In the statement, Edwards also released information about Khalid’s previous discipline problems at school. His parents told 10 On Your Side they are upset by that and said they signed a waiver for the school system to talk to WAVY about the airsoft incident only.
“Student safety has taken a back seat?” It was a “measured response to a threat to student safety?” Notice what is missing, and missing in every account of this incident I’ve seen (I’ve reviewed eight, local and national): any attempt by school authorities to actually place any of the supposedly dangerous actions of the boys on school property–as opposed to ten or so feet from a nebulous “bus stop”–or to associate it with any school activity.
I hesitate to deal with the city codes because they are not actually relevant to any action by school authorities in this case, but just to demonstrate how far supposedly reasonable adults are reaching:
City Code 38-3, primarily section (d) ‘Notwithstanding any other provisions of this section, it shall be unlawful for any person to discharge any firearm, spring-propelled rifle or pistol, from, on, across or within one hundred fifty (150) yards of any building, dwelling, street, sidewalk, alley, roadway or public land or public place within the city limits.’
Section (f) ‘No person shall use a pneumatic gun in the area of the city described in (a) above except (i) at approved shooting ranges or (ii) on or within private property with permission of the owner or legal possessor thereof when conducted with reasonable care to prevent a projectile from crossing the bounds of the property. For purposes of this subsection, “pneumatic gun” means any implement designed as a gun that will expel a BB or a pellet by action of pneumatic pressure, including but not limited to paintball guns. Further, for the purpose of this subsection ‘reasonable care’ means that the pneumatic gun is discharged in a manner so the projectile is contained on the property by a backstop, earthen embankment or fence. The discharge of projectiles across or over the bounds of the property shall create the rebuttable presumption that the use of the pneumatic gun was not conducted with reasonable care and shall constitute a Class 3 misdemeanor.
Notice that these provisions of the same law contradict each other. The Airsoft gun in question propels soft plastic pellets by means of a spring, not by an impulse of air or any other gas. And one provision forbids shooting them anywhere near a building–even on one’s own property–while another allows it with some restrictions. I suspect the local legislators that wrote this law did not intend to implicate harmless children’s toys, but in the east, one can’t even be certain of that level or rationality. This is obviously a law that is unconstitutionally vague, apparently written by people who may hate and do not understand guns of any kind, but want to restrict or ban them all in one way or another. If harmless toys are caught up in their attempts to achieve anti-gun utopia, and children are punished for being children, so be it. And again, remember that the police are not filing charges in this case.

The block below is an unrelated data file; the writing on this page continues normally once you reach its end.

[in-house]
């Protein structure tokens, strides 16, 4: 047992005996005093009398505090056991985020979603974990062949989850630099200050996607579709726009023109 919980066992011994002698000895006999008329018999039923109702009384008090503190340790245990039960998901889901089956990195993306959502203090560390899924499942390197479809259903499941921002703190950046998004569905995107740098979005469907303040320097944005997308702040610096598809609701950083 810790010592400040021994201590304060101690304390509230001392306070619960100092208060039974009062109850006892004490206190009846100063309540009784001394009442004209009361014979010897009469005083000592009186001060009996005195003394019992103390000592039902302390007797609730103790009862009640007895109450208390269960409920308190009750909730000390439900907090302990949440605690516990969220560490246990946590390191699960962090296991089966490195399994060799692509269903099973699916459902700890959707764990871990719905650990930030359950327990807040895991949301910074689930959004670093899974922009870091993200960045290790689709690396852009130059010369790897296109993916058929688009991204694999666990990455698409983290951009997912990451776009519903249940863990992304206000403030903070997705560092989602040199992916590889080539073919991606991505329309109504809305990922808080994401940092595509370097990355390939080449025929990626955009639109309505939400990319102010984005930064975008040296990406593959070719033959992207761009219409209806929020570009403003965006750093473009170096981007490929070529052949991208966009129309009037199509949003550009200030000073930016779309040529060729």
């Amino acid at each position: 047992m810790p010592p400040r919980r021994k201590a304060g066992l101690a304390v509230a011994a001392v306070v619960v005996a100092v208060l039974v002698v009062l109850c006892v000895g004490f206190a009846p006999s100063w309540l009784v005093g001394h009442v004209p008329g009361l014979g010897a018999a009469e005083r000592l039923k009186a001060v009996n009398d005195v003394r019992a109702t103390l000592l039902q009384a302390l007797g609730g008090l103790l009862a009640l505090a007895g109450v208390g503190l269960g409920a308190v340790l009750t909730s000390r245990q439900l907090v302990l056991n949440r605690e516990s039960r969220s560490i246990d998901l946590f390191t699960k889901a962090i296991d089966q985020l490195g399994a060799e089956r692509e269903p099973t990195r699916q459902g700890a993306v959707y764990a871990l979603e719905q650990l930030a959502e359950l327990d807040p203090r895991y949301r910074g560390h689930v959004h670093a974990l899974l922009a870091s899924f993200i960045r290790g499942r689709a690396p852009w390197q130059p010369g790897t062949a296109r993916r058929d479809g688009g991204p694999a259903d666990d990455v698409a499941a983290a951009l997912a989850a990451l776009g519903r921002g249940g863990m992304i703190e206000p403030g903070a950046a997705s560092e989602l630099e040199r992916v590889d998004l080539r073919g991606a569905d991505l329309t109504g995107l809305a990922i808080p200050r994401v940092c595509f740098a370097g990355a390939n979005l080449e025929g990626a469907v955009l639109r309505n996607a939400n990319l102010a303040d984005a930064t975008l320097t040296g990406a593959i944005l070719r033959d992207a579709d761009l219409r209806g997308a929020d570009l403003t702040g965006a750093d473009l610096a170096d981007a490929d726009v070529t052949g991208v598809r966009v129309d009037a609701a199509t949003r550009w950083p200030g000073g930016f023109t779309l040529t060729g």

The ultimate issue here goes beyond anti-gun hysteria and zero-tolerance stupidity. Schools are not all-powerful entities with unlimited jurisdiction. Their responsibility for the children of others has obvious, easily understood limits. While students are on school busses or in other school vehicles, they are subject to school discipline. When they are in school, or actively involved in a school activity, even if in another city, they are subject to school discipline. When they are on school property, they are subject to school discipline, but there are rational limits.
If during the summer when school is not in session, several children run onto school property in a continuing imaginary epic battle, and shoot at each other with Airsoft guns before running down the street, should they be suspended from school in the Fall? Should children wearing clothing out of their school’s dress code on school property in the evening, when school is not in session and no one is present, be punished for violating the dress code? Obviously such punishment would be excessive and irrational and would diminish respect for school authority. It would surely not contribute to an orderly school climate.
Again, if this situation is as the parents of the children involved are representing it–and the statements of the school authorities would seem to confirm that it is–the school authorities have acted lawlessly. They cannot be allowed to extend the doctrine of in loco parentis–in the place of the parents–to circumstances neither wanted by parents or rationally necessary for establishing and maintaining good order in the schools. Government must have strictly and clearly limited powers, and this obviously applies to schools.
Even if the child involved has committed prior disciplinary infractions, if the school has no lawful authority to act, those infractions are meaningless. So it appears to be here.
Once again, educators have given potent ammunition to those who unfairly disparage public schools and those who work in them. Unfortunately this time, those critical of the schools are more than correct and justified in their criticism.
And my job as a teacher, even on the other side of the nation, just got a little harder.